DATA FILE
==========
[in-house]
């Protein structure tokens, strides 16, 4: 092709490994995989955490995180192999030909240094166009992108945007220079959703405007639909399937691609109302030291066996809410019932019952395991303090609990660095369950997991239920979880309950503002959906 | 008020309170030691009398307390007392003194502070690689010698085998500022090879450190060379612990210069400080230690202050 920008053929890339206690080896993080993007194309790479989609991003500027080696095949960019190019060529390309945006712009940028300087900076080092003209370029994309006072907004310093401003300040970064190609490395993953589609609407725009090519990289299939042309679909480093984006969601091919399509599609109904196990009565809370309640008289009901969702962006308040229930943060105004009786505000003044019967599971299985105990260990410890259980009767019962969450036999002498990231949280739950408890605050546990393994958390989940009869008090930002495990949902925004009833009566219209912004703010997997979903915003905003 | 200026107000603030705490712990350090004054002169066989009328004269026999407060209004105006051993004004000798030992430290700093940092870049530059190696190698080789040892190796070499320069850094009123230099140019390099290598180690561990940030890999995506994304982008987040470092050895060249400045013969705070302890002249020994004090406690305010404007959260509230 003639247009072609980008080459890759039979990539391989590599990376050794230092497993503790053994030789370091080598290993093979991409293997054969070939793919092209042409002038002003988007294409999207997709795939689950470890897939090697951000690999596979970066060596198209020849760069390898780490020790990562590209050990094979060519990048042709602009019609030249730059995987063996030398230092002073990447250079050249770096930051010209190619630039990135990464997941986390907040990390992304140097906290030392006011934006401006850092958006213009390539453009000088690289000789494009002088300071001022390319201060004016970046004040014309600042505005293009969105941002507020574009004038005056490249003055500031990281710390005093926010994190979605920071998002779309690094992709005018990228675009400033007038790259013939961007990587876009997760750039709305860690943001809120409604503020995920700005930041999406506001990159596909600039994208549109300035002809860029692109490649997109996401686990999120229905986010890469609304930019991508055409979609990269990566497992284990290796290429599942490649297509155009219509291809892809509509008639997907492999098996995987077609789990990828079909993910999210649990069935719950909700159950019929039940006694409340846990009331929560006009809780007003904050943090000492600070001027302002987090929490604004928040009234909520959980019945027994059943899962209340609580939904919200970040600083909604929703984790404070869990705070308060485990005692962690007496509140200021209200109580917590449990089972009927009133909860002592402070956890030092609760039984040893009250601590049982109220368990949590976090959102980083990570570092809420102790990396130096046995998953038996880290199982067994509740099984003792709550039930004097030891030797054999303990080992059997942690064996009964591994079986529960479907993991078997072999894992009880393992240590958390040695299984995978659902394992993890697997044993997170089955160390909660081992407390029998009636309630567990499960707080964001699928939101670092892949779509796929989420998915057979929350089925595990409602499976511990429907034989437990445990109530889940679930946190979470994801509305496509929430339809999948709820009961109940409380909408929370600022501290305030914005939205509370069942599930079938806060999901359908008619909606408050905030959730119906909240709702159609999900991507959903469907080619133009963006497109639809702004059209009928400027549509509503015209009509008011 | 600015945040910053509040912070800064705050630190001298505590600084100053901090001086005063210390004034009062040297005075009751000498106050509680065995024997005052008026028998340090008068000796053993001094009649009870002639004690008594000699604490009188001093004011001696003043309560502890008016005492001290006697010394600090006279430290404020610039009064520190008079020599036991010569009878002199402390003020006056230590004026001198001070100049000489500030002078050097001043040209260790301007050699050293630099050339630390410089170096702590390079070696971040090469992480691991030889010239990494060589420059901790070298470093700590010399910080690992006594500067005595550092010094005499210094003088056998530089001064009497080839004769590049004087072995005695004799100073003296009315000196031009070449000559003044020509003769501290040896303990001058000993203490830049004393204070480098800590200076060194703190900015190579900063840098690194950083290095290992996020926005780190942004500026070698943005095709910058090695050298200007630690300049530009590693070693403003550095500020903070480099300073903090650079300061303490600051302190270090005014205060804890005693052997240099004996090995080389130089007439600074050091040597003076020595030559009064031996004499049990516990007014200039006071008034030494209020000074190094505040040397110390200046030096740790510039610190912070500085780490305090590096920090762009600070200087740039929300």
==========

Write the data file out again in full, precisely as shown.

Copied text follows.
[in-house]
């Protein structure tokens, strides 16, 4: 092709490994995989955490995180192999030909240094166009992108945007220079959703405007639909399937691609109302030291066996809410019932019952395991303090609990660095369950997991239920979880309950503002959906 | 008020309170030691009398307390007392003194502070690689010698085998500022090879450190060379612990210069400080230690202050 920008053929890339206690080896993080993007194309790479989609991003500027080696095949960019190019060529390309945006712009940028300087900076080092003209370029994309006072907004310093401003300040970064190609490395993953589609609407725009090519990289299939042309679909480093984006969601091919399509599609109904196990009565809370309640008289009901969702962006308040229930943060105004009786505000003044019967599971299985105990260990410890259980009767019962969450036999002498990231949280739950408890605050546990393994958390989940009869008090930002495990949902925004009833009566219209912004703010997997979903915003905003 | 200026107000603030705490712990350090004054002169066989009328004269026999407060209004105006051993004004000798030992430290700093940092870049530059190696190698080789040892190796070499320069850094009123230099140019390099290598180690561990940030890999995506994304982008987040470092050895060249400045013969705070302890002249020994004090406690305010404007959260509230 003639247009072609980008080459890759039979990539391989590599990376050794230092497993503790053994030789370091080598290993093979991409293997054969070939793919092209042409002038002003988007294409999207997709795939689950470890897939090697951000690999596979970066060596198209020849760069390898780490020790990562590209050990094979060519990048042709602009019609030249730059995987063996030398230092002073990447250079050249770096930051010209190619630039990135990464997941986390907040990390992304140097906290030392006011934006401006850092958006213009390539453009000088690289000789494009002088300071001022390319201060004016970046004040014309600042505005293009969105941002507020574009004038005056490249003055500031990281710390005093926010994190979605920071998002779309690094992709005018990228675009400033007038790259013939961007990587876009997760750039709305860690943001809120409604503020995920700005930041999406506001990159596909600039994208549109300035002809860029692109490649997109996401686990999120229905986010890469609304930019991508055409979609990269990566497992284990290796290429599942490649297509155009219509291809892809509509008639997907492999098996995987077609789990990828079909993910999210649990069935719950909700159950019929039940006694409340846990009331929560006009809780007003904050943090000492600070001027302002987090929490604004928040009234909520959980019945027994059943899962209340609580939904919200970040600083909604929703984790404070869990705070308060485990005692962690007496509140200021209200109580917590449990089972009927009133909860002592402070956890030092609760039984040893009250601590049982109220368990949590976090959102980083990570570092809420102790990396130096046995998953038996880290199982067994509740099984003792709550039930004097030891030797054999303990080992059997942690064996009964591994079986529960479907993991078997072999894992009880393992240590958390040695299984995978659902394992993890697997044993997170089955160390909660081992407390029998009636309630567990499960707080964001699928939101670092892949779509796929989420998915057979929350089925595990409602499976511990429907034989437990445990109530889940679930946190979470994801509305496509929430339809999948709820009961109940409380909408929370600022501290305030914005939205509370069942599930079938806060999901359908008619909606408050905030959730119906909240709702159609999900991507959903469907080619133009963006497109639809702004059209009928400027549509509503015209009509008011 | 600015945040910053509040912070800064705050630190001298505590600084100053901090001086005063210390004034009062040297005075009751000498106050509680065995024997005052008026028998340090008068000796053993001094009649009870002639004690008594000699604490009188001093004011001696003043309560502890008016005492001290006697010394600090006279430290404020610039009064520190008079020599036991010569009878002199402390003020006056230590004026001198001070100049000489500030002078050097001043040209260790301007050699050293630099050339630390410089170096702590390079070696971040090469992480691991030889010239990494060589420059901790070298470093700590010399910080690992006594500067005595550092010094005499210094003088056998530089001064009497080839004769590049004087072995005695004799100073003296009315000196031009070449000559003044020509003769501290040896303990001058000993203490830049004393204070480098800590200076060194703190900015190579900063840098690194950083290095290992996020926005780190942004500026070698943005095709910058090695050298200007630690300049530009590693070693403003550095500020903070480099300073903090650079300061303490600051302190270090005014205060804890005693052997240099004996090995080389130089007439600074050091040597003076020595030559009064031996004499049990516990007014200039006071008034030494209020000074190094505040040397110390200046030096740790510039610190912070500085780490305090590096920090762009600070200087740039929300």